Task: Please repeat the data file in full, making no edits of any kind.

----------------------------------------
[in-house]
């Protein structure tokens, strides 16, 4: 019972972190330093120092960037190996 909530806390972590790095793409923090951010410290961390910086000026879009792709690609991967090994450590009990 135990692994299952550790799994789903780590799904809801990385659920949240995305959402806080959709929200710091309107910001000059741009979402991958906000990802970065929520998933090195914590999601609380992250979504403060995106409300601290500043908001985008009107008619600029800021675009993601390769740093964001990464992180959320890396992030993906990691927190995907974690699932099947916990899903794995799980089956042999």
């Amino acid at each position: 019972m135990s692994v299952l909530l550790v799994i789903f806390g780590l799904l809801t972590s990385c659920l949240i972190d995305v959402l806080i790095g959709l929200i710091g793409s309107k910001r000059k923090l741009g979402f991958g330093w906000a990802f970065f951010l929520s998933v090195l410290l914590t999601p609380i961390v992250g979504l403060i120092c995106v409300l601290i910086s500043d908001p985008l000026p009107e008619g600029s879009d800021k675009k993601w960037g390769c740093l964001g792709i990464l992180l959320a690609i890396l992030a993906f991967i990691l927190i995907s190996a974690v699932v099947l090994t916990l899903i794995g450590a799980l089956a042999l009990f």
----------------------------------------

[in-house]
């Protein structure tokens, strides 16, 4: 019972972190330093120092960037190996 909530806390972590790095793409923090951010410290961390910086000026879009792709690609991967090994450590009990 135990692994299952550790799994789903780590799904809801990385659920949240995305959402806080959709929200710091309107910001000059741009979402991958906000990802970065929520998933090195914590999601609380992250979504403060995106409300601290500043908001985008009107008619600029800021675009993601390769740093964001990464992180959320890396992030993906990691927190995907974690699932099947916990899903794995799980089956042999």
């Amino acid at each position: 019972m135990s692994v299952l909530l550790v799994i789903f806390g780590l799904l809801t972590s990385c659920l949240i972190d995305v959402l806080i790095g959709l929200i710091g793409s309107k910001r000059k923090l741009g979402f991958g330093w906000a990802f970065f951010l929520s998933v090195l410290l914590t999601p609380i961390v992250g979504l403060i120092c995106v409300l601290i910086s500043d908001p985008l000026p009107e008619g600029s879009d800021k675009k993601w960037g390769c740093l964001g792709i990464l992180l959320a690609i890396l992030a993906f991967i990691l927190i995907s190996a974690v699932v099947l090994t916990l899903i794995g450590a799980l089956a042999l009990f």